Children with some special heart diseases are prone to endocarditis. To ensure that they are protected from infection, please consult with congenital health care providers in advance before undergoing dental care (tooth extraction, etc.), gastrointestinal or genitourinary tract surgery and other examinations and any surgery. The cardiologist may inform the surgeon whether the child with congenital heart disease needs to take preventive antibiotics first to avoid infection during treatment.

In addition to some congenital heart defects that easily allow bacteria to adhere to heart tissue, endocarditis infection in children with heart disease can worsen the already weak heart function and cause other serious complications, so it should not be taken carelessly.

3.Prevent colds and avoid infections

The resistance of children with congenital heart disease is generally weak, so special attention should be paid to even a common cold to avoid serious infection. In daily life, you should stay away from sources of infection, such as avoiding contact with people with colds, keeping the environment clean, wearing masks, etc. Especially since the COVID-19 epidemic has not yet been eliminated, the two basic protections of washing hands frequently and wearing masks must be done well.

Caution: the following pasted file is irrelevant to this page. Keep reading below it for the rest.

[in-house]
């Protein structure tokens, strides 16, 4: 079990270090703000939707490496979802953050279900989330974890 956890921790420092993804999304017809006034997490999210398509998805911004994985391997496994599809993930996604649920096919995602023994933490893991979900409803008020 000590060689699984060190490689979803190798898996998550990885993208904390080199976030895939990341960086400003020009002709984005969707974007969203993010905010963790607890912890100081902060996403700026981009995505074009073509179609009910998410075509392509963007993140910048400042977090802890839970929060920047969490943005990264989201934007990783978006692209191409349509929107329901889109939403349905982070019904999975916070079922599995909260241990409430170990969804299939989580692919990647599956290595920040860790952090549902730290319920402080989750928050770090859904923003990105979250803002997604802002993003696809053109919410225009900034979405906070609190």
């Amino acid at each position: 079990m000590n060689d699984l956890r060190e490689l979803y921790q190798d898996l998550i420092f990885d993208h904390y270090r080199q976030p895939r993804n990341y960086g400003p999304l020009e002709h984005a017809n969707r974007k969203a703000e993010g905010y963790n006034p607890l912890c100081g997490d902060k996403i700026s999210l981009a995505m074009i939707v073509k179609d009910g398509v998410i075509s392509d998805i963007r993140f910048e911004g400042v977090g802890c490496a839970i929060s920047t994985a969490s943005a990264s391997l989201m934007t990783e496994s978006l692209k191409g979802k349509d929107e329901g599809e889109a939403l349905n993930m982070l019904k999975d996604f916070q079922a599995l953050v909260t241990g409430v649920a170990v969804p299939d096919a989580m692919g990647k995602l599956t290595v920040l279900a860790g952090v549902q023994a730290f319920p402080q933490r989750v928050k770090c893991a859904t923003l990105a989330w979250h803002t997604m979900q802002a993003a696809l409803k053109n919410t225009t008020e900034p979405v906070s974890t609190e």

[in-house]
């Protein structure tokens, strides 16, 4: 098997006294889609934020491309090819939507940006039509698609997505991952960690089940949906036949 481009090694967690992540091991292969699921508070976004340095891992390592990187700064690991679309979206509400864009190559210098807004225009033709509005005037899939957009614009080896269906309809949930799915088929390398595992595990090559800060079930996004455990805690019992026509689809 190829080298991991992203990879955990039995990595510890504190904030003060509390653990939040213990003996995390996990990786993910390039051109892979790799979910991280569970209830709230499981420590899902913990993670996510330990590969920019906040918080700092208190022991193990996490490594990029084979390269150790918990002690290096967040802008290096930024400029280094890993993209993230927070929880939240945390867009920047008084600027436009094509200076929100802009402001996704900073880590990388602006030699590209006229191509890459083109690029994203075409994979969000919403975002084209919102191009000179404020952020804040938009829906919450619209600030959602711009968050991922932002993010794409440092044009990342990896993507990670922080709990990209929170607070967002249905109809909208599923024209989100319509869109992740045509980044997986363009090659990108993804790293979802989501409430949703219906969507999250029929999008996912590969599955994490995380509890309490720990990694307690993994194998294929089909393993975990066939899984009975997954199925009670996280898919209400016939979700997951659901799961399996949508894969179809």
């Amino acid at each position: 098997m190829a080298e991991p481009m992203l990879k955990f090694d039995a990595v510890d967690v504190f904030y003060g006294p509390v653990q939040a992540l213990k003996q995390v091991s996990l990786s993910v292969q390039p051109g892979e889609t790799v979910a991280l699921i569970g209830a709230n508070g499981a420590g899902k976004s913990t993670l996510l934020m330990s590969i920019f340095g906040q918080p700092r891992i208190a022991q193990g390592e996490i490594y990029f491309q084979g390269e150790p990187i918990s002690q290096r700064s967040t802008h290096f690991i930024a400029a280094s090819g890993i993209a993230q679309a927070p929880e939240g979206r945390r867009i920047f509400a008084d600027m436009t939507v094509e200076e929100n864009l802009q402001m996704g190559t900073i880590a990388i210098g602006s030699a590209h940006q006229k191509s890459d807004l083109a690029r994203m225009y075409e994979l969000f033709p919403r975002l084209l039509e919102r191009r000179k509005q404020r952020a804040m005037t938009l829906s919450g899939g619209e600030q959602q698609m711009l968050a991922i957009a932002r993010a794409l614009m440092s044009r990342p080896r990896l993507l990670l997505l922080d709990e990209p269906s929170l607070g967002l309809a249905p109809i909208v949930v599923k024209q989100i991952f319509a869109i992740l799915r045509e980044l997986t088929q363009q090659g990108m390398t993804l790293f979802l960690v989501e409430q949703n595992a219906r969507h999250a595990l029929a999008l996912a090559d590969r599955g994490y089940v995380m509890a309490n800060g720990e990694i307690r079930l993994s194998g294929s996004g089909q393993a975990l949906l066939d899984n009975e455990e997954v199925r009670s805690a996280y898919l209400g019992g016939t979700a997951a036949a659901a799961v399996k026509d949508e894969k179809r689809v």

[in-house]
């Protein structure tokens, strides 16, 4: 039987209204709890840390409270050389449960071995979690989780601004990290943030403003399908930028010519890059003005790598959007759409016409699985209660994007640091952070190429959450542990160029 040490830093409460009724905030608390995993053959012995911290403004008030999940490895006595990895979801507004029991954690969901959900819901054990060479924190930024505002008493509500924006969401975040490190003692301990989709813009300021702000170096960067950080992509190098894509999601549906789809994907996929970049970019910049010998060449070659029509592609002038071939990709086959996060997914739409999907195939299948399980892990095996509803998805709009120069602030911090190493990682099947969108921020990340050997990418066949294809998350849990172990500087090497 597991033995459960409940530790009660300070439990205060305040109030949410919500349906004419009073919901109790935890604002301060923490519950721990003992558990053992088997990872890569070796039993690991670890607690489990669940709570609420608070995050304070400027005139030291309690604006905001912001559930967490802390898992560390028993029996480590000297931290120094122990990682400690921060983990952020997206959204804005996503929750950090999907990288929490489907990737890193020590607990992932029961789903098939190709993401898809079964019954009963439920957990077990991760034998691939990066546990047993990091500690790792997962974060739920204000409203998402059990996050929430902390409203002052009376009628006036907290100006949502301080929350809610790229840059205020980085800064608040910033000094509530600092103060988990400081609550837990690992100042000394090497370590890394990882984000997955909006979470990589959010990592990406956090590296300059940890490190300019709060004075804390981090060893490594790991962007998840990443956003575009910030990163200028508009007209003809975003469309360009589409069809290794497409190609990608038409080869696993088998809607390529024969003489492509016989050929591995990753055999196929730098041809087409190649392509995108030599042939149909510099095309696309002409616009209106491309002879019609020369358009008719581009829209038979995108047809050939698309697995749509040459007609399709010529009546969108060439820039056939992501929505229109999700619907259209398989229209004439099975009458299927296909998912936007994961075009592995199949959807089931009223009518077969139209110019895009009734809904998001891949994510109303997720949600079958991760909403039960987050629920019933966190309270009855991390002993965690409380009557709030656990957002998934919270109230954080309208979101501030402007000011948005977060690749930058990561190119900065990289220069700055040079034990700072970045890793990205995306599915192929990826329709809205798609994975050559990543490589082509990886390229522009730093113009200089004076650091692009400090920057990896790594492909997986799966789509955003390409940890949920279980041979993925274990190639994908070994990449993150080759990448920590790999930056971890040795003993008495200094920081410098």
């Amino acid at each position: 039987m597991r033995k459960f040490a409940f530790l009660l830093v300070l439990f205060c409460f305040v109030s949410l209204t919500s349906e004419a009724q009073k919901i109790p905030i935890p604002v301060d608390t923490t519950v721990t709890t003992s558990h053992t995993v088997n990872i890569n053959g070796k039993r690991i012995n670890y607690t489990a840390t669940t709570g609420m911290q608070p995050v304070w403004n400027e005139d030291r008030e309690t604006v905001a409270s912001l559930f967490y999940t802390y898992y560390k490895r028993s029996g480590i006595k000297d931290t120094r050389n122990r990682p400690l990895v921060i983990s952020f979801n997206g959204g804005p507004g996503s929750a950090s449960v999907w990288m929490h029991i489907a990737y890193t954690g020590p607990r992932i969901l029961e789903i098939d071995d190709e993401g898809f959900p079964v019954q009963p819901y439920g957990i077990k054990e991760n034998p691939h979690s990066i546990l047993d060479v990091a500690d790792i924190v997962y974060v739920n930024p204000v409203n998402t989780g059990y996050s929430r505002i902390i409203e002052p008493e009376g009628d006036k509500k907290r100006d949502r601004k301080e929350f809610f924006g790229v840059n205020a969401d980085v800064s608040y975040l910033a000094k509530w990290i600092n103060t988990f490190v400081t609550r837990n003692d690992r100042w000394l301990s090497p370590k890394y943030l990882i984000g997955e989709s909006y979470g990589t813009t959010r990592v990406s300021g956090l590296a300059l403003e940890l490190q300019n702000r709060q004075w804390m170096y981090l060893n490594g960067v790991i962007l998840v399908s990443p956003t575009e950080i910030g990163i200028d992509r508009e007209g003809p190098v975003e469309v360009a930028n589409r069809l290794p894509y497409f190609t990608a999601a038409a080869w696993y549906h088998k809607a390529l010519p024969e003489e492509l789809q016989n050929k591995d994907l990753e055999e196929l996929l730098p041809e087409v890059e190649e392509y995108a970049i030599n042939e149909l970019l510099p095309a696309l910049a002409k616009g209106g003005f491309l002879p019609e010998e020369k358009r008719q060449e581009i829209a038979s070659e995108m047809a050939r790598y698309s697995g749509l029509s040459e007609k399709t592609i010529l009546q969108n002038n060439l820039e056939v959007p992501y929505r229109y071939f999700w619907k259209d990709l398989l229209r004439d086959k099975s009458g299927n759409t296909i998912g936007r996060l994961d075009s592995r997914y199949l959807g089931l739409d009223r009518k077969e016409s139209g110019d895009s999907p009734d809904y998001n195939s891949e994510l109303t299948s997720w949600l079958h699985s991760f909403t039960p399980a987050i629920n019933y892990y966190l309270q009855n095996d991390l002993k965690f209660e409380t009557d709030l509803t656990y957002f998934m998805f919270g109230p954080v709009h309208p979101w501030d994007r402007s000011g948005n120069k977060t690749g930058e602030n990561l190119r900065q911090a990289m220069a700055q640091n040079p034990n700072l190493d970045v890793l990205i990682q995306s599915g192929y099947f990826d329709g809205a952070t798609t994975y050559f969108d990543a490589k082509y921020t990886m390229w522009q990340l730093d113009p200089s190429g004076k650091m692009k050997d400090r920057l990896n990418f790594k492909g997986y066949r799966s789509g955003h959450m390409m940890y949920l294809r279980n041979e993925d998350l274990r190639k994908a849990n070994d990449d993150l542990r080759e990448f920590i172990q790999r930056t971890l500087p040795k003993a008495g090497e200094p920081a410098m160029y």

If a fever occurs, you should first help the child cool down and observe his physical condition, because fever will increase the heart load of the sick child and make him prone to hypoxia. If there is no improvement, he must seek medical attention immediately.

4.Beware of cyanosis caused by crying

Crying is common for babies or children, but children with congenital heart disease may develop cyanosis if they cry excessively, for too long or too hard. Therefore, calm the child’s emotions and avoid aggravation of cyanosis symptoms.

These conditions require immediate medical attention


When parents find that their children have the following symptoms, please seek medical attention immediately:

  1. Difficulty breathing, rapid breathing
  2. Cyanosis does not improve or symptoms worsen
  3. High fever that persists
  4. Decreased mobility and unusual fatigue
  5. Edema in the lower limbs, orbits, and anterior fontanelle
  6. Significant decrease in urine output
  7. Heartbeat suddenly slows or increases